US - The aggregate deficit in S&P 1500 pension plans increased by $73bn during August as equities and bond yields suffered a rollercoaster month, figures from Mercer show.
The deficit grew from $305bn as of July 31 to $378bn as of August 31 and corresponds to an aggregate funded ratio of 79% as of August 31, compared to a funded ratio of 83% at the end of July and 81% at December 31, 2010.
The decline in funded status was driven by a 5.4% drop in equities, and a fall in yields on high quality corporate bonds during the month, Mercer said, while discount rates for the typical US pension plan decreased by between 7-9 basis points. The analysis shows the S&P 1500 funded status peaked at 88% at the end of April and has since seen a 9% decline.
"August was a wild ride" said Jonathan Barry, a partner with Mercer's Retirement Risk and Finance Group. "We saw funded status plummet on August 8 due to the sharp fall in equity markets and declining Treasury yields, and a lot of ups and downs over the subsequent weeks.
"A small rally in equities in the last week of August, combined with widening credit spreads on corporate debt, provide some recovery from the early losses, but overall, the outcome was still bad news for pension plans."
Mercer said despite what seemed to be unprecedented market volatility, its analysis indicates that funded status swings like this are not as unlikely as one might think, and plan sponsors should be prepared for continued volatility going forward.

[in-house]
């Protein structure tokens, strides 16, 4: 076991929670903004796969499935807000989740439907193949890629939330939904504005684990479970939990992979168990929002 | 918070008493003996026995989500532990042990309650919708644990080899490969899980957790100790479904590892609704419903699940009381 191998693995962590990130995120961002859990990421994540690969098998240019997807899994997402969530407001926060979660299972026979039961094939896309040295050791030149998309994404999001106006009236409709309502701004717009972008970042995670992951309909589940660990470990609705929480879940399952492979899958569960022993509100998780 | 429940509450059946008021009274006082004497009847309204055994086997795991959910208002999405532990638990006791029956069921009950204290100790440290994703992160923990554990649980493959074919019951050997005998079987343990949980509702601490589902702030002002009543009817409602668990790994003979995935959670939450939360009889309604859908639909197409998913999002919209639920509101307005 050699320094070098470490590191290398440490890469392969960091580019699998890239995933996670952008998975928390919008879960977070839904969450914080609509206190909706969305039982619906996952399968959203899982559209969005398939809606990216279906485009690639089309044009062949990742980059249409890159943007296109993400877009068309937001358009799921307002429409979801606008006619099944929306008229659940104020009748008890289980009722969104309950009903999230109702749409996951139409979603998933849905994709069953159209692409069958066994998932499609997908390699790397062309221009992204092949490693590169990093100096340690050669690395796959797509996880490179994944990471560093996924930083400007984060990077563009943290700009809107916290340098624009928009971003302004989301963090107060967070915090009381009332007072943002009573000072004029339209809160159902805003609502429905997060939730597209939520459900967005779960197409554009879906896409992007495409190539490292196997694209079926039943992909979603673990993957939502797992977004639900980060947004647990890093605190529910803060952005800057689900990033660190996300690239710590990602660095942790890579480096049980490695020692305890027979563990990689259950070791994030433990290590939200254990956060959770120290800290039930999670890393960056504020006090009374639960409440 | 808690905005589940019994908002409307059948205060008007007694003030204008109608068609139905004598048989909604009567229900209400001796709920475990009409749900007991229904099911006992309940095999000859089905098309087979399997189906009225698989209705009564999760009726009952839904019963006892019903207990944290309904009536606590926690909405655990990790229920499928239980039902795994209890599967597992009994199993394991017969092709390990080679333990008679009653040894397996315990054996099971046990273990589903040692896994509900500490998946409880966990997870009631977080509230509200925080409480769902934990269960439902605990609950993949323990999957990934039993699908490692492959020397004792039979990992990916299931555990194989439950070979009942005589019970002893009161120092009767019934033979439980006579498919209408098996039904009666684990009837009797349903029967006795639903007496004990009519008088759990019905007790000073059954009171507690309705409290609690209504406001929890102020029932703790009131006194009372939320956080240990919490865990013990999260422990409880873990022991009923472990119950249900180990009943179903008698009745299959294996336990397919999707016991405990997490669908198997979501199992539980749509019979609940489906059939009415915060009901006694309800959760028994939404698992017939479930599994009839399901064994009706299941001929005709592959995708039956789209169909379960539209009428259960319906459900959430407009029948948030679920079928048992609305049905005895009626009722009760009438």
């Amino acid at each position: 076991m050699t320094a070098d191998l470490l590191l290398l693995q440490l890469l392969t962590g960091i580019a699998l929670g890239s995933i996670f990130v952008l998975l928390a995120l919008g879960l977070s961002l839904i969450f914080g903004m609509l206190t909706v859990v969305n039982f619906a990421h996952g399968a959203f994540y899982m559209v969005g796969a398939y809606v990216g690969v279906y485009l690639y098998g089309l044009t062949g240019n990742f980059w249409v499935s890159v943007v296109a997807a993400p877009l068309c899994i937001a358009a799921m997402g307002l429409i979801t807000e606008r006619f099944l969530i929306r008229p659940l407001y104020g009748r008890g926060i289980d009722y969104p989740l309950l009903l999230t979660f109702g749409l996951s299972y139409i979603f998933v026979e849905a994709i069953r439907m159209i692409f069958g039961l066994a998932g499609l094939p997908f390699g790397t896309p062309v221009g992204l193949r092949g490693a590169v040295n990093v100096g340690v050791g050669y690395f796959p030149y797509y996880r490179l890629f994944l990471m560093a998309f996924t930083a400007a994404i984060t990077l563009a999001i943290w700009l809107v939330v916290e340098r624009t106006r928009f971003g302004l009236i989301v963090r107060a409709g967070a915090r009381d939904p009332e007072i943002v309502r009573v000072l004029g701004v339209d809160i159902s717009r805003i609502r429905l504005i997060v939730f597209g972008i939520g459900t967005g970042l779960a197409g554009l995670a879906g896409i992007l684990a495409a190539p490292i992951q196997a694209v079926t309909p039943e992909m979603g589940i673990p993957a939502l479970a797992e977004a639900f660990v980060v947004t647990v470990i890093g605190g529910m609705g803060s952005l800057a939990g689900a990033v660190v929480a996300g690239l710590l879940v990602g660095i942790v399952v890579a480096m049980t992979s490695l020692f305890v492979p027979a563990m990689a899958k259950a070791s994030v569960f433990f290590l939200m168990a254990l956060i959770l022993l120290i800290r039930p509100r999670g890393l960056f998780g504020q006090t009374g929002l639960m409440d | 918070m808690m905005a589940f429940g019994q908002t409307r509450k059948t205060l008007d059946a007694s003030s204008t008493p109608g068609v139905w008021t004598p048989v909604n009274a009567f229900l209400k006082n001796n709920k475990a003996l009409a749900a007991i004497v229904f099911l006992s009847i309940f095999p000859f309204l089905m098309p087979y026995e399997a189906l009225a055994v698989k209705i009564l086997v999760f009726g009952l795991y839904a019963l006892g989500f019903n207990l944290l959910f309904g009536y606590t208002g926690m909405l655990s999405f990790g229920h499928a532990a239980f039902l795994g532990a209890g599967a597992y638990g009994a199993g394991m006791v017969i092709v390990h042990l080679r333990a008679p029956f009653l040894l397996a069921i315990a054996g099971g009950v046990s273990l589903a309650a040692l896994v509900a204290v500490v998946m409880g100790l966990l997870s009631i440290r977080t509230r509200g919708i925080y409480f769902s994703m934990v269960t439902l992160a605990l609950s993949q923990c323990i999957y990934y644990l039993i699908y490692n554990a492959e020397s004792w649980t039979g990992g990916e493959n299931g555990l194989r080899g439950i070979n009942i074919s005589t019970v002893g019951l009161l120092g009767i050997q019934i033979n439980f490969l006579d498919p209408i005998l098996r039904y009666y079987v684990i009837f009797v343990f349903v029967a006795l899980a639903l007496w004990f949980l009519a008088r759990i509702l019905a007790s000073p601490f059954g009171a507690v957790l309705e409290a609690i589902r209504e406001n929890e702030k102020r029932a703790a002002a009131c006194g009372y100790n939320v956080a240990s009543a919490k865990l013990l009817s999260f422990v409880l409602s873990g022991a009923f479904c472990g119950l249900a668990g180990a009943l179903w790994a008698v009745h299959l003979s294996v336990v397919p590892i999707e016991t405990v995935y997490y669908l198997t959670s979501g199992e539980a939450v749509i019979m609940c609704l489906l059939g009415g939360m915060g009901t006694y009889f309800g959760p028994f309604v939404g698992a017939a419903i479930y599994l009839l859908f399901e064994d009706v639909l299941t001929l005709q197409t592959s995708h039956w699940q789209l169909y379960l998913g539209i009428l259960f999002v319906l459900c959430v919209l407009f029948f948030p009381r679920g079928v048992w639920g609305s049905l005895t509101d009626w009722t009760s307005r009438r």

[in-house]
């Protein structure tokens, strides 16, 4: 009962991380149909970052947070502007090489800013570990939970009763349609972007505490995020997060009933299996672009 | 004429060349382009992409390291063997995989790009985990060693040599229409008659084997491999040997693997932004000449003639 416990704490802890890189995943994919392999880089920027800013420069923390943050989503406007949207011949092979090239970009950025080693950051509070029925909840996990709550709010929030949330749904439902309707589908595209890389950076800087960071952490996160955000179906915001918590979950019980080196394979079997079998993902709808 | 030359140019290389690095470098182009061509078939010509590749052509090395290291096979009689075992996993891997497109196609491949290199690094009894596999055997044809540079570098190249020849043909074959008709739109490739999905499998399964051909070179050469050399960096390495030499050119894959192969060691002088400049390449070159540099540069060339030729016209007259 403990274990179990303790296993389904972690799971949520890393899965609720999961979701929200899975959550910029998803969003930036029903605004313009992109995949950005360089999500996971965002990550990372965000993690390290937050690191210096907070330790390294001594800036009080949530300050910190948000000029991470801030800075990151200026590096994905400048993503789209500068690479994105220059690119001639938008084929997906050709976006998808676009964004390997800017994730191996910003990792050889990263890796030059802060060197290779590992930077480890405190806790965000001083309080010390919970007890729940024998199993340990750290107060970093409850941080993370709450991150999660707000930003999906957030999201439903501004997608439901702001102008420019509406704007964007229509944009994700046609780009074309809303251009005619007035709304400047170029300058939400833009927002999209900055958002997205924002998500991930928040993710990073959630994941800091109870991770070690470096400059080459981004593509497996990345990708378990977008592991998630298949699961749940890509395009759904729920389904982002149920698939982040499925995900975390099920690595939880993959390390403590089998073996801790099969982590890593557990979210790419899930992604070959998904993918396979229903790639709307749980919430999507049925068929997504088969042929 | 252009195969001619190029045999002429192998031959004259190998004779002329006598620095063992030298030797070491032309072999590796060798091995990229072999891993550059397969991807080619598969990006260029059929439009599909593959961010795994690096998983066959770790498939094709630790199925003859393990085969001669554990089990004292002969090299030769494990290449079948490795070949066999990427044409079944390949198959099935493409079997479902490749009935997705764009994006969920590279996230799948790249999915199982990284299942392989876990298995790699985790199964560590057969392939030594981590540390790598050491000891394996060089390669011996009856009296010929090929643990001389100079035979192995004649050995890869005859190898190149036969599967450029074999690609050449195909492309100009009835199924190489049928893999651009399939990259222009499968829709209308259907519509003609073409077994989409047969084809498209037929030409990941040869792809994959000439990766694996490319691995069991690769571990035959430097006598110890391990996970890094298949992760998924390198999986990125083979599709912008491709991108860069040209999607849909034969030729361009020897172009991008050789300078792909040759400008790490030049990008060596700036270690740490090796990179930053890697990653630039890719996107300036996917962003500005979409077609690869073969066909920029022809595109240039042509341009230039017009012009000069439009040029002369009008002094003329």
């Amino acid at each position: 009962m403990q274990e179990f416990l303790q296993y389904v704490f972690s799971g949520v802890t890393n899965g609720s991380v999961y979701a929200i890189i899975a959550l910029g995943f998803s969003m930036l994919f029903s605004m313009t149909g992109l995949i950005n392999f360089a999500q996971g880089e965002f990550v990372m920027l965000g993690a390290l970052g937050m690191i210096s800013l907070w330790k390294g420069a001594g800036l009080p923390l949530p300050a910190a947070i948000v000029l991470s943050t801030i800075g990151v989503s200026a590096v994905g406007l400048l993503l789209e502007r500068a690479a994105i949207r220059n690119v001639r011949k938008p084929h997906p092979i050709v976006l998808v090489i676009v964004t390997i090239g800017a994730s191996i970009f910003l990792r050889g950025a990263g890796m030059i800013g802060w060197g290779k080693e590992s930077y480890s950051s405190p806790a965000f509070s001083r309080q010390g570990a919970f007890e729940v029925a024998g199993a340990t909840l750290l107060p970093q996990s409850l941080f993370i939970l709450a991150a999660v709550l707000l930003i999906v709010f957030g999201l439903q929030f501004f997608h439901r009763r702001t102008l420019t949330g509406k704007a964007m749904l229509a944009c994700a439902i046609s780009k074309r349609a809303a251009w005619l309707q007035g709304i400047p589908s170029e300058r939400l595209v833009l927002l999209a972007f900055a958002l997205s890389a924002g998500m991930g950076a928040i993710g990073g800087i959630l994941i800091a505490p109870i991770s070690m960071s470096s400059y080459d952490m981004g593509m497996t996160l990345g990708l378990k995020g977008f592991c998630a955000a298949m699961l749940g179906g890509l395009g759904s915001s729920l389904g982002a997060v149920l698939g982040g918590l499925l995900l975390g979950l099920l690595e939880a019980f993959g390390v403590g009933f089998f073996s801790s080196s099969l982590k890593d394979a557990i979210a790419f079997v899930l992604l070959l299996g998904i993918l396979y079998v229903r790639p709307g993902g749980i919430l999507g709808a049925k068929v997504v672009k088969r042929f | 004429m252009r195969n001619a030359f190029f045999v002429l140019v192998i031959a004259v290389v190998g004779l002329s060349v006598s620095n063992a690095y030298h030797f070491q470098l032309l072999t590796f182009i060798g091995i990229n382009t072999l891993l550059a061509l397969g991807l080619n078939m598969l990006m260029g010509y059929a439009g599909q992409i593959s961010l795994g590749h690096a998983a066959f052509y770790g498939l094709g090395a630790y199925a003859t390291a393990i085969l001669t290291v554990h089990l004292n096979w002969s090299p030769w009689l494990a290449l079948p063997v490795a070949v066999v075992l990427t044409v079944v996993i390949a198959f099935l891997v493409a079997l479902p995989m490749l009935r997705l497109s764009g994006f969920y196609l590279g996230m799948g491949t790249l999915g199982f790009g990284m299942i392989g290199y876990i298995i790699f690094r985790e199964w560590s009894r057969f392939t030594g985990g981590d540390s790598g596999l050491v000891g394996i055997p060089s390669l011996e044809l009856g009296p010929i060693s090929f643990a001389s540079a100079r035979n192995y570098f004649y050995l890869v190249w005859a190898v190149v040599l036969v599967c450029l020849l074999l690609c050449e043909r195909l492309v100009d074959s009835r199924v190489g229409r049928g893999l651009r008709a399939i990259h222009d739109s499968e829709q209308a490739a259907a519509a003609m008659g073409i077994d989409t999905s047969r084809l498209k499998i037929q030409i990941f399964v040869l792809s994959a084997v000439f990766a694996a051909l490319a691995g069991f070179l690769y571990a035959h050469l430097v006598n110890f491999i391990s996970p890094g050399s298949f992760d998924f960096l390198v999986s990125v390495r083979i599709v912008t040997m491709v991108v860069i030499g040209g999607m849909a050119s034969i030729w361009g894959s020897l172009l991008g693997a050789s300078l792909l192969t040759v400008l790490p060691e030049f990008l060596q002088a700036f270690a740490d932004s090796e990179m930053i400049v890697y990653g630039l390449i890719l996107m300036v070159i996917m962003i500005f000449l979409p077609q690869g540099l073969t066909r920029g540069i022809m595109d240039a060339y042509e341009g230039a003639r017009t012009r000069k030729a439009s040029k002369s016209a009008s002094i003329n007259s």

"For the typical pension plan invested 60% in equities and 40% in aggregate fixed income, the monthly volatility of funded status is between 3% and 4%," said Kevin Armant, a principal in Mercer's Financial Strategy Group.
"The decline in August shouldn't be seen as an outlier and there is the potential for even more volatility prior to the end of the year. What occurred in August 2011 was similar to the perfect storm of September 2008 with both falling interest rates and equity markets. The outcome wasn't as severe, however, and conditions are not considered as dire as they were during 2008."
"Nevertheless, it's important to keep in mind the potential consequences for those plan sponsors who haven't adjusted their management policies to reflect what was experienced during 2008. By and large, we have seen that those sponsors who had an effective risk management strategy in place by the beginning of this year have fared far better than those who didn't. Many of the strategies employed, such as liability driven investing, dynamic de-risking and liability transfers through lump sums or annuities, have proven quite effective and should be evaluated by all plan sponsors."
Mercer also noted another comparison to 2008 that may not be as favourable for plan sponsors. "After the market downturn in 2008, Congress passed a version of funding relief that helped plan sponsors reduce their required contributions to plans in 2009 and 2010." said Barry.
"For the most part, those techniques that were used to lower contributions are no longer available, and plan sponsors will likely face significant funding increases in 2012 and beyond, especially if the conditions from August continue through year-end."
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